Upgrades to the power grid are needed worldwide, and energy companies are working on the best solutions for providing reliable and resilient power in a cost-efficient and timely fashion. Areas hit hard by natural disasters in recent years are seeing much of the activity; lots of work is occurring in Puerto Rico, where the power grid has been devastated by hurricanes, most notably Maria in 2017. Since that storm, the island is now home to several projects designed to increase the stability of the electricity supply, and commercial and industrial (C&I) enterprises have been installing their own distributed generation systems to become more energy self-reliant and sustainable.
Viking Cold Solutions, based in Houston, Texas, recently completed work on the first phase of a cold storage facility project at a former PepsiCo bottling and distribution plant in Puerto Rico, using the company’s thermal energy storage (TES) technology. The project’s second phase will include a build-out of the facility and could eventually feature onsite solar power. The thermal storage project began when Isla Frio Refrigeration Corp., a cold storage firm, acquired the former PepsiCo facility, and decided to renovate the 147,000-square-foot building into a state-of-the-art frozen and refrigerated food warehouse. The goal of the $10 million project is to supply hurricane-resistant cold and dry storage space for the island, with the use of Viking’s TES technology to control the building’s temperature in the event of a power outage.
1. The Enernet combined heat and power (CHP) project in Puerto Rico is being developed for a pharmaceutical company. Enernet is working with Logic Energy, AM Electric, and engine provider 2G Energy to deploy the 3.4-MW CHP system, which will provide both electricity and steam to Neolpharma. Courtesy: Enernet Global
Enernet Global Inc., a global distributed energy service company with U.S. headquarters in New York City, provides another example. It is building a combined heat and power (CHP) project for Neolpharma Inc. PR, a pharmaceutical company, in Puerto Rico. The Enernet project (Figure 1), like many new CHP installations globally, is designed to provide affordable electricity and a robust power supply, while reducing emissions of greenhouse gases as companies move toward more sustainable business practices.
The Puerto Rico Electric Power Authority has embarked on a $20 billion plan to rebuild the island’s power grid. The initiative includes a commitment to generate 40% of the island’s power from renewable resources by 2025, and 100% by 2050. C&I enterprises using distributed power generation are a large part of the effort.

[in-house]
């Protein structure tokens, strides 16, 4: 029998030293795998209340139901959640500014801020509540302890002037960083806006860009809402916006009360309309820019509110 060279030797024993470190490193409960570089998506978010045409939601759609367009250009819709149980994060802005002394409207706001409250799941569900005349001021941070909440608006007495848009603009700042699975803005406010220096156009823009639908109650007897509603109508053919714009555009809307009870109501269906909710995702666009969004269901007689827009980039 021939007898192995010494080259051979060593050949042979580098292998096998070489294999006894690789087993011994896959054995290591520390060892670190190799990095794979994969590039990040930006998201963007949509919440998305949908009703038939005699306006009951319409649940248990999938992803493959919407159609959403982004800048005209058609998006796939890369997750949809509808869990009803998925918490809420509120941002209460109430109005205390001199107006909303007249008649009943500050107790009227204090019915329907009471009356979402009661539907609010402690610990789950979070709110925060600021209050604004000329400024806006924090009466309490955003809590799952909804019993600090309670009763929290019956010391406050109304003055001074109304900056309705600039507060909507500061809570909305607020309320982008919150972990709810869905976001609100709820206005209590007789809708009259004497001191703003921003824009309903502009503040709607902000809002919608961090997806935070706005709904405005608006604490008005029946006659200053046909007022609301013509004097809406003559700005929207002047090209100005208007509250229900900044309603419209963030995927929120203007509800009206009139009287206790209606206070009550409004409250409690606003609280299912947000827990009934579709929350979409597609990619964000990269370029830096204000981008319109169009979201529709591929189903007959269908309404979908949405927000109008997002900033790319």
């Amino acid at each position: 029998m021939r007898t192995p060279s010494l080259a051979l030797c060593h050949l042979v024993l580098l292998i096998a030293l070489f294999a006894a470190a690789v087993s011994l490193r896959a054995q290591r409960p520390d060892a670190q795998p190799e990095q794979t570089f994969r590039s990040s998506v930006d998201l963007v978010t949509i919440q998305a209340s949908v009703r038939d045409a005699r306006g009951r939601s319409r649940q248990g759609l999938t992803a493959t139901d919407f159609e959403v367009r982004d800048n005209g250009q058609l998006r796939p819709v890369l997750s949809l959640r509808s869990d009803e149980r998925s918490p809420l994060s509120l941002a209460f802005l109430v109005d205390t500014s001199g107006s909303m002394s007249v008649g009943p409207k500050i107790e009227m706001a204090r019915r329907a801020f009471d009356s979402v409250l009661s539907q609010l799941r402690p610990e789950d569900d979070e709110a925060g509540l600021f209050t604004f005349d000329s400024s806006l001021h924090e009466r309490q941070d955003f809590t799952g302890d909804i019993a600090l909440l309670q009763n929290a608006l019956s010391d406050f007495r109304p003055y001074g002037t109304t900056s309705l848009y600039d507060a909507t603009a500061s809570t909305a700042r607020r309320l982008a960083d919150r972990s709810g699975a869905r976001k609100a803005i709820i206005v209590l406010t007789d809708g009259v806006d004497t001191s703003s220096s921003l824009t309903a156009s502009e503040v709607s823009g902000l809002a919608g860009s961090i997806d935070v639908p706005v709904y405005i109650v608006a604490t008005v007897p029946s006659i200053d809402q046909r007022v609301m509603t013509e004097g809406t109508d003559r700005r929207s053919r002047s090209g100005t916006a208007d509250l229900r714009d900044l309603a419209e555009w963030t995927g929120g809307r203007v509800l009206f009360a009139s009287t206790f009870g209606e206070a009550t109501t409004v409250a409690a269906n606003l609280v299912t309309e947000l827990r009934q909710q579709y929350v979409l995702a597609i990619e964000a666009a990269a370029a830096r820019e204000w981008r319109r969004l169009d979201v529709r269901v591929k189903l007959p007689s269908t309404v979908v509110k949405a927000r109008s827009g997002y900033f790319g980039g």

“Puerto Rico is a core market for Enernet and we are excited to be embarking on this project with Neolpharma. This CHP plant will reduce emissions by 30%, or more than 8,000 tons of CO 2 per year,” said Paul Matthews, Enernet CEO, in an interview with POWER. “Our mission is to drive the energy transition in Puerto Rico for years to come, bringing our energy-as-a-service model to industrials and communities. This delivers savings and significant carbon reductions while providing more resilient systems and energy independence—all at no capital cost.”
Enernet will build, own, and operate the plant, which is set to begin operating this month. The company is working with Logic Energy, AM Electric, and engine provider 2G Energy to deploy the 3.4-MW CHP system, which will provide both electricity and steam to Neolpharma, a subsidiary of a Mexican pharmaceutical manufacturer, under a 12-year power purchase agreement.
The Puerto Rico project is among the on- and off-grid generation projects the company has deployed in the Caribbean, Australia, the Philippines, and sub-Saharan Africa. The projects include renewable energy, battery storage, cogeneration, and upgrades to existing thermal or grid supply.
Philip Henry de Frahan, Enernet’s vice president of Business Development, added, “This system will be commissioned in March 2021. We are incredibly thankful to partners AM Electric, Logic Energy, and 2G for delivering the project in a record five-month timeframe from start to finish.”